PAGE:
A volumetric display generates three-dimensional (3D) graphics consisting of voxels in real space. It is a promising scheme of the volumetric displays to draw the voxels by 3D scanning of laser focusing points. The laser drawing method supports a wide viewing angle because these is no physical wiring between drawing space and the graphics forming system. The graphics size was ~ 1 cm3 in our previous research. In order to enlarge the volumetric bubble displays, the scan range should be increase with an objective lens with a long focal length. However, the increase gives an increase of the focusing diameter that requires an increase of the excitation energy. It is demonstrated that the use of gold nanoparticles was to decrease the excitation energy of the microbubbles.
Much attention has been paid to the development of three-dimensional volumetric displays in the fields of optics and computer graphics, and it is a dream of we display researchers. However, full-color volumetric displays are challenging because many voxels with different colors have to be formed to render volumetric graphics in real three-dimensional space. Here, we show a new volumetric display in which microbubble voxels are three-dimensionally generated in a liquid by focused femtosecond laser pulses. Use of a high-viscosity liquid, which is the key idea of this system, slows down the movement of the microbubbles, and as a result, volumetric graphics can be displayed. This “volumetric bubble display” has a wide viewing angle and simple refresh and requires no addressing wires because it involves optical access to transparent liquid and achieves full-color graphics composed on light-scattering voxels controlled by illumination light sources. In addition, a bursting of bubble graphics system using an ultrasonic vibrator also has been demonstrated. This technology will open up a wide range of applications in three-dimensional displays, augmented reality and computer graphics.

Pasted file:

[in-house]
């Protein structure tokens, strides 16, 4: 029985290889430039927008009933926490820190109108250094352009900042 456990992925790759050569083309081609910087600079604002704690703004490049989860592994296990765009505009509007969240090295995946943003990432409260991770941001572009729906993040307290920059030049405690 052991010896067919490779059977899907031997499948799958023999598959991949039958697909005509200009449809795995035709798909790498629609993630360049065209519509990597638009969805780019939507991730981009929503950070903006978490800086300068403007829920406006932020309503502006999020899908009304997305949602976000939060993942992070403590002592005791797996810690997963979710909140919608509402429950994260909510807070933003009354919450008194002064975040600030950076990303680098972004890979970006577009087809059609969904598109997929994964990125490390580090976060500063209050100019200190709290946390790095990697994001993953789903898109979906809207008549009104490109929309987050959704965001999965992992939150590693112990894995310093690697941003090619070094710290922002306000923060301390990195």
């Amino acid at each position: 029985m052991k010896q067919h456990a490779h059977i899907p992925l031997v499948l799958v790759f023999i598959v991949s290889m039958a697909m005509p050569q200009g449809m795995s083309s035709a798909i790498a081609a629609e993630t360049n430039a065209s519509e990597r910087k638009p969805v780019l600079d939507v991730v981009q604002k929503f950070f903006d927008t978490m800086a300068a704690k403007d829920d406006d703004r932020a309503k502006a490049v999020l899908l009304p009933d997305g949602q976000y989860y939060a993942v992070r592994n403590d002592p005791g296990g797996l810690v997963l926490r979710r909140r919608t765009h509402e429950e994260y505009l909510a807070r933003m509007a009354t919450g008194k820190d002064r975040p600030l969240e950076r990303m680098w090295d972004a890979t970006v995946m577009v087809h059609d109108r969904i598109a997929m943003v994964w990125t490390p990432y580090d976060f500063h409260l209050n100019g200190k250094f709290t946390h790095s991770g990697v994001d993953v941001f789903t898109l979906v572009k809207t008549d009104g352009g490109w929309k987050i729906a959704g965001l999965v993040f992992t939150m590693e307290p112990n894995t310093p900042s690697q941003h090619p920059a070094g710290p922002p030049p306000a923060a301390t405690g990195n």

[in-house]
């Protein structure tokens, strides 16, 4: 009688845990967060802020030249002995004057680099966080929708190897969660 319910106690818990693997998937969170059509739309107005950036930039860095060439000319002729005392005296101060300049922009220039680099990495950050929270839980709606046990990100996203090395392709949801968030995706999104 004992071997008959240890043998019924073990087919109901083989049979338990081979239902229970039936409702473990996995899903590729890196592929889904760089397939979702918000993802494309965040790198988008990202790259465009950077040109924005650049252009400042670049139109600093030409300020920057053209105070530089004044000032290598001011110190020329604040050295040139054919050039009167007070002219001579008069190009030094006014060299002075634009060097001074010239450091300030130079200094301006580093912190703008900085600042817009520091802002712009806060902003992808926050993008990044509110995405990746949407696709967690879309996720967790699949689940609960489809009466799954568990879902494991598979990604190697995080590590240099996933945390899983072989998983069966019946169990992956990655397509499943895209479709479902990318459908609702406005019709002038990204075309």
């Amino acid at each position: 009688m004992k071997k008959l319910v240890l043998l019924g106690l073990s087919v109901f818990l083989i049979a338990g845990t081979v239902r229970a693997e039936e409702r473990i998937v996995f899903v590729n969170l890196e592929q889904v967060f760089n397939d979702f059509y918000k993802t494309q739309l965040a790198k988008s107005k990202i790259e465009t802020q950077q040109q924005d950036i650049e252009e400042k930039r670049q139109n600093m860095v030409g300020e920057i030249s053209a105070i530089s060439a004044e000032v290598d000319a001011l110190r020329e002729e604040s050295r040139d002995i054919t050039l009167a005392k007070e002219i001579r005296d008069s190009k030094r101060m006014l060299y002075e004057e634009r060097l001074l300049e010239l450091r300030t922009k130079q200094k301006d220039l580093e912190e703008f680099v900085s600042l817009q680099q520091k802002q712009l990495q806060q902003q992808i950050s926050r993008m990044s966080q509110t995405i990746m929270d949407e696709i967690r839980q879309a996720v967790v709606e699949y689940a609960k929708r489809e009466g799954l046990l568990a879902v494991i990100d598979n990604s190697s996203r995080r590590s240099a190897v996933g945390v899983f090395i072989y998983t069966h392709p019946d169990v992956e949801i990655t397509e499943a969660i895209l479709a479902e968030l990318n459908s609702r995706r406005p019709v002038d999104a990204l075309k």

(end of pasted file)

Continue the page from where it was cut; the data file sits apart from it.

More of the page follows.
We developed a volumetric display with holographic two- and multi-photon excitations using a computer-generated hologram displayed on a liquid crystal spatial light modulator. The holographic technique has advantages of increasing the number of voxels of the volumetric graphics per unit time, increasing the total input energy to the volumetric display because the maximum energy incident at a point in the display material is limited by the damage threshold, and controlling the size, shape and spatial position of voxels. We demonstrated a volumetric display with stacked multi-color fluorescence plates.